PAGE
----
England once produced the Reliant Robin, a three-wheeled car that featured a fiberglass body and a noisy, fumous engine. It was the butt of many jokes—mostly about its proclivity for tipping over as it rounded corners. But now a pan-European initiative, led by a Bath University design team, has developed a sleek-looking, three-wheeled two-seater that’s also environmentally friendly. The Compact Low Emission Vehicle for Urban Transport (CLEVER) car combines “the efficiency of a motorcycle with the comfort and safety of a car,” says Ben Drew, who with fellow Bath mechanical engineering student Matt Barker designed a tilting technology that lets the CLEVER car easily and safely glide around the corners and curves that give robins fits. The micro-mini—it’s about 3 feet wide—can hit speeds of 60 mph. It runs on compressed natural gas, so it emits about a third less carbon dioxide than the average car and gets the equivalent of 108 mpg.

The $2.9 million, three-year project was funded by the European Union and other partners, including BMW, the Techische Universitaet Berlin and the Institut Francais Du Petrole. The French engineers developed the 218cc engine from a BMW C1 scooter motor. And unlike the Robin, it’s very quiet. Clearly, the CLEVER car is no joke. —TG

19.5: Percentage of UNDERGRADUATE DEGREES in engineering awarded to women in 2005. 17.5: Percentage of UNDERGRADUATE STUDENTS enrolled in engineering who are women.


Obituary - Engineering Pioneer Dead at 46Denice Dee Denton  

Denice Dee Denton once referred to herself as a “bulldozer” for others, especially women and minorities, in a field dominated by men. And clearly she was an agent for change. An accomplished electrical engineering researcher and educator, Denton loved engineering and science and was driven to demonstrate to the underrepresented and disadvantaged the wonderful career opportunities those fields afforded. In February 2005, she was named chancellor at the University of California, Santa Cruz after nearly 10 years as dean of the College of Engineering at the University of Washington. It proved a short and tumultuous move, however: Denton, 46, died in June, committing suicide by leaping from the roof of a high-rise apartment building in San Francisco.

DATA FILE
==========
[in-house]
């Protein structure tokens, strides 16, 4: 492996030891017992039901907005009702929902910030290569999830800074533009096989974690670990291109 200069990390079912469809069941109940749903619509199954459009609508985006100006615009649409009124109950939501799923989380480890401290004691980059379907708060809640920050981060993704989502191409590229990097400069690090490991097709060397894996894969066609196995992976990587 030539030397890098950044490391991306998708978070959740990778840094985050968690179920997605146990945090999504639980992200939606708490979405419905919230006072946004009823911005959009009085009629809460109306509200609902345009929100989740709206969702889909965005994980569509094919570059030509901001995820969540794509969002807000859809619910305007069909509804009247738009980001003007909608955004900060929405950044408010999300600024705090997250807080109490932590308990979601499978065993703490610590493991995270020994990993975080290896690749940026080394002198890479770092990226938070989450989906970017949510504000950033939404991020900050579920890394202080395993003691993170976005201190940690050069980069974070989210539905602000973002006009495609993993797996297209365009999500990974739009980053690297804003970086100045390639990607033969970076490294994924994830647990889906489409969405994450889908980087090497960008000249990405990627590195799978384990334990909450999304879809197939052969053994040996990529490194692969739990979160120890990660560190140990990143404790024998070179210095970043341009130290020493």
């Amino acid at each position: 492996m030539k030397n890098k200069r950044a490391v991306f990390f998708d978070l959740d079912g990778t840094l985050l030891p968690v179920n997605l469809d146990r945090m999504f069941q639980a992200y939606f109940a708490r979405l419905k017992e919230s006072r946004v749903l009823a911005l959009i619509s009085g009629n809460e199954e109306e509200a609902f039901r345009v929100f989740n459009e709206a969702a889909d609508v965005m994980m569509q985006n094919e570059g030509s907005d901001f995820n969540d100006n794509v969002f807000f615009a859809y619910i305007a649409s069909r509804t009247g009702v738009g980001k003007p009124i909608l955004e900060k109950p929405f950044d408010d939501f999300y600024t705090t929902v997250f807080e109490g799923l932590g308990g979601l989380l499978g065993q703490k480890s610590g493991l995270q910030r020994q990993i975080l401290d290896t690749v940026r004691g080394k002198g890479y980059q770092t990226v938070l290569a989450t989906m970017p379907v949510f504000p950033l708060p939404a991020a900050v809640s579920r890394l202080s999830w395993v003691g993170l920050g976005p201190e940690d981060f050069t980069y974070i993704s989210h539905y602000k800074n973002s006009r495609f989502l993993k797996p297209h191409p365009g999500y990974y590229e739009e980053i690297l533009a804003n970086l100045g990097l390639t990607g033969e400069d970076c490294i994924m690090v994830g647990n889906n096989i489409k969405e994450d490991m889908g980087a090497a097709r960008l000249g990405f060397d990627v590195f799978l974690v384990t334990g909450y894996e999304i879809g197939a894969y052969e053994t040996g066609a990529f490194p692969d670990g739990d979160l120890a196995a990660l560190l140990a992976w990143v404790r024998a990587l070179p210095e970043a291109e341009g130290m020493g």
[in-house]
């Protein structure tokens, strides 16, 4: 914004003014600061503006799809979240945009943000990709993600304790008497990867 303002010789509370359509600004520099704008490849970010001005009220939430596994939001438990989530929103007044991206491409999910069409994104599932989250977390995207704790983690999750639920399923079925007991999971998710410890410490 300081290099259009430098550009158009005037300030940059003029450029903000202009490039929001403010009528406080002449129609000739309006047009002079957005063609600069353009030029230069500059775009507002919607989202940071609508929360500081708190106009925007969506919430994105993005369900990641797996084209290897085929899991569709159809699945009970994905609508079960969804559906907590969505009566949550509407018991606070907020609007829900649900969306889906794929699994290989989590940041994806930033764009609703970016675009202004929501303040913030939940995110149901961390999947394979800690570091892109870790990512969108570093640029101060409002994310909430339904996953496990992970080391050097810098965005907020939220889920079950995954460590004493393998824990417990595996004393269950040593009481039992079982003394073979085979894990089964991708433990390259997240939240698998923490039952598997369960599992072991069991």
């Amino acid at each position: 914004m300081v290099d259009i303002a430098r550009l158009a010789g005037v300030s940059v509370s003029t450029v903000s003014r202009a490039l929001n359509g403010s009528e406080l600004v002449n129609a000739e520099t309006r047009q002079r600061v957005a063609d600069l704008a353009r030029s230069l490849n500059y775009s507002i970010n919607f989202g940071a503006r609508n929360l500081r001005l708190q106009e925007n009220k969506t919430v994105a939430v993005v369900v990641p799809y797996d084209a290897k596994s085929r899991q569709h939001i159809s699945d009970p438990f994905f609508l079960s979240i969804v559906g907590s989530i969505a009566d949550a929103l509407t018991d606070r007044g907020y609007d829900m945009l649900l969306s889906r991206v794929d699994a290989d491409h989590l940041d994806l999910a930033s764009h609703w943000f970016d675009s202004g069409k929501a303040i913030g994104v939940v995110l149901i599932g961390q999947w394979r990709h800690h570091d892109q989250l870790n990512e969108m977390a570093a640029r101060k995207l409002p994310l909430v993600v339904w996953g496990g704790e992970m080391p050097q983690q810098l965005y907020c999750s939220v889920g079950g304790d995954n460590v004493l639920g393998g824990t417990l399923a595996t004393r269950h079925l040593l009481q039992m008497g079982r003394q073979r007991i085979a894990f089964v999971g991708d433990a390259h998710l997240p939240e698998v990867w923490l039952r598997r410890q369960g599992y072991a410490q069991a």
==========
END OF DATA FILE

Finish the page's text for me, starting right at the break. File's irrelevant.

Denton’s mother said her daughter had been very depressed by both personal and professional problems. At Santa Cruz, a school of 15,000 students, she’d been criticized for expensive renovations to her university-owned house and for securing an administrative job for her partner, Gretchen Kalonji. It was an unexpected and tragic end for a woman who had spent most of her life overcoming challenges and encouraging others.

Denton grew up in a rural Texas town near Houston, a place she says was riddled with racism and sexism. Her love of science and math was nurtured by her mother, a high school calculus teacher, and by an uncle who was a NASA researcher. She went on to earn a B.S., M.S. and Ph.D. in electrical engineering from the Massachusetts Institute of Technology.

Her first teaching job was at the University of Wisconsin-Madison; she was the only woman among 180 engineering faculty. There she famously won a battle of wills against a crotchety male colleague who locked her out of her lab. Indeed, Denton won tenure after only five years and was named the IEEE Professor of the Year, one of many professional accolades she earned. Throughout her teaching career, she started support groups for women and worked to help more women gain tenure. Vicki Bier, an engineering professor at Wisconsin, told a Seattle newspaper that Denton influenced the careers of many women. More recently, Denton gained headlines for her criticisms of former Harvard President Lawrence Summers’ comments implying there might be gender reasons for the dearth of women scientists.

At Washington, Denton became the nation’s first female engineering dean at a top research school. Under her leadership, the college increased its numbers of women and minority students and faculty and became a national model of diversity. In 2004, she won a Presidential Award for Excellence in Science, Mathematics and Engineering Mentoring for those achievements. Earlier this year, she was given the Maria Mitchell Women in Science Award for advancing opportunities in the sciences for women and girls.

Denton’s death unleashed an avalanche of plaudits from current and former colleagues, students and friends. Howard Jay Chizeck’s, an electrical engineering professor at Washington, was typical. In a posting on the college’s Web site, he recalled Denton as a “courageous leader, with backbone and integrity,” who had overcome “adversity and achieved excellence at each step in her career.” Perhaps Denton provided her own best epitaph in a 2001 Prism profile. “I have always had a really strong sense of social justice and equity,” the article quoted Denton as saying. “As long as I can remember, I have seen people around me being excluded and known that it wasn’t right.” —TG